[4] Through temporal changes of the echoes' amplitudes and phases, CDRs can “see” mean and turbulent motion in the optically clear atmosphere, like an observer looking down from a bridge across a river can recognize speed, direction, and turbulence intensity of the water flow by evaluating the spatiotemporal patterns of light reflected and scattered from the water surface. In contrast to the observer on the bridge, however, CDRs can detect echoes not only from a discrete surface but from refractive-index irregularities that quasi-continuously populate the atmospheric boundary layer and also the overlying free atmosphere. This offers the possibility to use CDRs to monitor the optically clear atmosphere quasi-continuously in time and height. The first three moments of the signal spectrum can be used to track the refractive-index variability, the mean air motion, and the turbulence intensity [*Woodman and Guillén*, 1974].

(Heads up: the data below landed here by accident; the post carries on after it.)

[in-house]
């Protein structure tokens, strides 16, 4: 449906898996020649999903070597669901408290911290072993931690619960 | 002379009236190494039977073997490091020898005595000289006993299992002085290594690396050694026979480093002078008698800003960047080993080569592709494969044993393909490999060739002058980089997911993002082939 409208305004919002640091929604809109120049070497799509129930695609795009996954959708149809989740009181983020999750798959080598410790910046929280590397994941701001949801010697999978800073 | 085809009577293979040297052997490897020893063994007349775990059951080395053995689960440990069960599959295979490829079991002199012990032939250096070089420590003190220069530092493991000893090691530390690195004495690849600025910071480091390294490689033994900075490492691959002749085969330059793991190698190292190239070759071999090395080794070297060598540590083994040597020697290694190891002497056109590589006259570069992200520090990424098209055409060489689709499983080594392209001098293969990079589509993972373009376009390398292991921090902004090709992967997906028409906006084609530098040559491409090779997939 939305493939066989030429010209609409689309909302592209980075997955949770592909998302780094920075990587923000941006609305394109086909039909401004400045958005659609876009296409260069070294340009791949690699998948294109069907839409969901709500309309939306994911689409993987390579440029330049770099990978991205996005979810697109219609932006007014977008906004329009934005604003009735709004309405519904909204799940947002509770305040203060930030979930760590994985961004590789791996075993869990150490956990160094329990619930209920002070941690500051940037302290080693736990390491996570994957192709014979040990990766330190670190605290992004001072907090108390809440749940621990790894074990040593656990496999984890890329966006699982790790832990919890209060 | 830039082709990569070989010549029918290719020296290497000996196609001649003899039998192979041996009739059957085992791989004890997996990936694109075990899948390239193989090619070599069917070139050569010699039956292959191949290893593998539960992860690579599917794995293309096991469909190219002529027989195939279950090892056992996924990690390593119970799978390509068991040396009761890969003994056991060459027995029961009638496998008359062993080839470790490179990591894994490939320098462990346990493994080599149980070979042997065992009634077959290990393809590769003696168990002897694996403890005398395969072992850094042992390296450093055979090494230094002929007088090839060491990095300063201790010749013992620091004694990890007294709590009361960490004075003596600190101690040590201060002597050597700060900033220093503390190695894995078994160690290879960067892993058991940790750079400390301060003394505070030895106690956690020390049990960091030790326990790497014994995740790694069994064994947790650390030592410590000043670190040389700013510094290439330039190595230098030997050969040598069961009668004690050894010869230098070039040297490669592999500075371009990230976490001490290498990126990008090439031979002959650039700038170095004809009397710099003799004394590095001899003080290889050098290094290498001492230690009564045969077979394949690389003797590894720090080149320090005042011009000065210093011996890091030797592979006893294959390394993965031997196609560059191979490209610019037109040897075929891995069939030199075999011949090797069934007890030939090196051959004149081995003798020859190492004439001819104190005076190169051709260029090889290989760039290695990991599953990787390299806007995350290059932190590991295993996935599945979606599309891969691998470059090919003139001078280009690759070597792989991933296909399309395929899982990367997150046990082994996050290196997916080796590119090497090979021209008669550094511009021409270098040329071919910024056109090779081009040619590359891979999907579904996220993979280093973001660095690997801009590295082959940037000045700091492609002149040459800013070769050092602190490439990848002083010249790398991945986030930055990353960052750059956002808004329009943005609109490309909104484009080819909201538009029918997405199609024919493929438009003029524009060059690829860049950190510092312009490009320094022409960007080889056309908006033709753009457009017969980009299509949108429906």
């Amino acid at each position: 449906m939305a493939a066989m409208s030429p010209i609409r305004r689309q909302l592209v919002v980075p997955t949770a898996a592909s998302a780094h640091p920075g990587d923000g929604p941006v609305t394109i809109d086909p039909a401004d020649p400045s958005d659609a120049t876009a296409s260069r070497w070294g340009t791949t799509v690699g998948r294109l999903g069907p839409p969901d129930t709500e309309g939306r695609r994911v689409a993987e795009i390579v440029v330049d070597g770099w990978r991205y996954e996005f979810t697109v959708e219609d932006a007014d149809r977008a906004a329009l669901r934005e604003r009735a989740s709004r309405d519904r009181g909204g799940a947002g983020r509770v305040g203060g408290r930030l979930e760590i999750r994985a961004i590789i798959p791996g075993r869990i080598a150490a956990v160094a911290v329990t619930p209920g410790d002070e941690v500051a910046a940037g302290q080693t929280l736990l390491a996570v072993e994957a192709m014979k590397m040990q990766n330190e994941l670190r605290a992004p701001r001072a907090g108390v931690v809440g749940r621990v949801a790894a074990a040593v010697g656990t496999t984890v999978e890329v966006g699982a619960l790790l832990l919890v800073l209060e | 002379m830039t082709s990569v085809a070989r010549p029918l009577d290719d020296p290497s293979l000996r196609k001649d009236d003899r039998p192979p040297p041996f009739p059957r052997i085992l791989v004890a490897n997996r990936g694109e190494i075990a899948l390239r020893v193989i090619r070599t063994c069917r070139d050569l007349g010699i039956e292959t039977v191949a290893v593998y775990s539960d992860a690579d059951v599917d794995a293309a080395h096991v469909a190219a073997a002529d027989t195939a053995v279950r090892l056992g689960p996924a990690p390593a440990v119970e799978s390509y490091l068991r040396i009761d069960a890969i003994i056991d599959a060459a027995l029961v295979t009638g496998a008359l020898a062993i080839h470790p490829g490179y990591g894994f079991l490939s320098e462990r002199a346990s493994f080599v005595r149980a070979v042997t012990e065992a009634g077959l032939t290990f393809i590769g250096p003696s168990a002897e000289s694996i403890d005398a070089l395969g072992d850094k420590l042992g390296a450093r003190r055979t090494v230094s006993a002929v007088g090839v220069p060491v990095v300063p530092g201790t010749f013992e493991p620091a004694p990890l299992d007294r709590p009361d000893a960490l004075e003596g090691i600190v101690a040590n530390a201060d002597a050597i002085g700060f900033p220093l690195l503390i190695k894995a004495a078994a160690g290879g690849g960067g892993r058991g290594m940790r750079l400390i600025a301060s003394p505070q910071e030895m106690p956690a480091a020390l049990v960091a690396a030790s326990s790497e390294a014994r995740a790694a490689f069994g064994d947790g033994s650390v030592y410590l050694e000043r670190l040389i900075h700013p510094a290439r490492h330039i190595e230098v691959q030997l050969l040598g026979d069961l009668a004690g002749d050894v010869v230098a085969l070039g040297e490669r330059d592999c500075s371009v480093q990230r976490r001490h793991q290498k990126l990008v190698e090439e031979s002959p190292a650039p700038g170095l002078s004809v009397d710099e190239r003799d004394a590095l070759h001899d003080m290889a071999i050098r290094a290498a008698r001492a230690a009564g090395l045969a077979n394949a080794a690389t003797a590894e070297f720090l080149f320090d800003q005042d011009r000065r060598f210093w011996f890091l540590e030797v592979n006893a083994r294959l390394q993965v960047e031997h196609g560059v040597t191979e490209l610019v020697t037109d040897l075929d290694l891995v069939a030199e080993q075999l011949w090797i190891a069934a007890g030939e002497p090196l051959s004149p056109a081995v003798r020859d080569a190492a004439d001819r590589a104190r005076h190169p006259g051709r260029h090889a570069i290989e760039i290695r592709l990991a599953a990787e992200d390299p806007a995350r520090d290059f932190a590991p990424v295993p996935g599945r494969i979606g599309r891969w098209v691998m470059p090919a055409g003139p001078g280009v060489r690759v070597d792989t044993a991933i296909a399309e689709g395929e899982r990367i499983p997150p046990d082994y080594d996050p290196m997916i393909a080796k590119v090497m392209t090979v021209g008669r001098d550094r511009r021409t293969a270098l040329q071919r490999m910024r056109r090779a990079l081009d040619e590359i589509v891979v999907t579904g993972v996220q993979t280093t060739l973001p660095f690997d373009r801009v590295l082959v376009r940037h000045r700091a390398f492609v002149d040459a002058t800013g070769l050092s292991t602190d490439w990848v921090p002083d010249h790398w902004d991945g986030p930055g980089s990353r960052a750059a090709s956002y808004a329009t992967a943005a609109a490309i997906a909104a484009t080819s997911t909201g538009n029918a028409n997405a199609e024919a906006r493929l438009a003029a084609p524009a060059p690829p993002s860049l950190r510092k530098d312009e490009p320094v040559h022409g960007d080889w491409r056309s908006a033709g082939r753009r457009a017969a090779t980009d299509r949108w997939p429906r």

[5] Since *Woodman and Guillén*'s [1974] pioneering experiments at the Jicamarca VHF radar, CDR research and technology has benefited from major advancements in several directions: (1) CDR sensitivity has been improved through the development of better antennas, better receivers, and more powerful transmitters; (2) UHF CDRs have been developed, which have become known as boundary layer profilers and have been used to probe the atmospheric boundary layer (ABL) at altitudes down to less than 200 m AGL [*Ecklund et al.*, 1988; *Wilczak et al.*, 1996]; (3) interferometric and imaging techniques have been developed that take advantage of multiple receivers [e.g., *Briggs et al.*, 1950; *Röttger*, 1981; *Doviak et al.*, 1996; *Chau and Balsley*, 1998; *Palmer et al.*, 1998; *Mead et al.*, 1998], multiple carrier frequencies [e.g., *Kudeki and Stitt*, 1987; *Chilson et al.*, 1997; *Muschinski et al.*, 1999a; *Palmer et al.*, 1999; *Luce et al.*, 2001b; *Chilson et al.*, 2003], or both [e.g., *Yu and Palmer*, 2001] to overcome resolution limitations set by a finite pulse length and a finite angular beam width; (4) advanced signal processing allows the atmospheric signal to be separated from ground and sea clutter, intermittent echoes from birds and aircraft, radio interference, and external and internal noise [e.g., *Lehmann and Teschke*, 2001, and references therein]; (5) the Fresnel approximation [*Doviak and Zrnić*, 1984], which retains the quadratic phase term as function of the transverse spatial coordinates and is therefore more accurate than the traditional Fraunhofer approximation, serves as a unifying theoretical framework for Bragg scatter, Fresnel scatter, and Fresnel reflection; (6) advancements in computational fluid dynamics [e.g., *Werne and Fritts*, 1999; *Smyth and Moum*, 2000a, 2000b] and in airborne in situ sensor and platform technology [e.g., *Dalaudier et al.*, 1994; *Balsley et al.*, 1998; *Muschinski and Wode*, 1998; *Luce et al.*, 2001a; *Muschinski et al.*, 2001; *Muschinski and Lenschow*, 2001; *Siebert et al.*, 2003; *Frehlich et al.*, 2003; *Balsley et al.*, 2003] have contributed to more realistic simulations of and to a better observational accessibility to the fine-structure of atmospheric velocity and scalar fields in the atmosphere far from the ground; (7) realistic numerical simulation of CDR signals in the atmospheric boundary layer has become possible by combining the large-eddy simulation (LES) technique with first-principle radio-wave propagation physics for forward scatter [*Gilbert et al.*, 1999] and backscatter [*Muschinski et al.*, 1999b].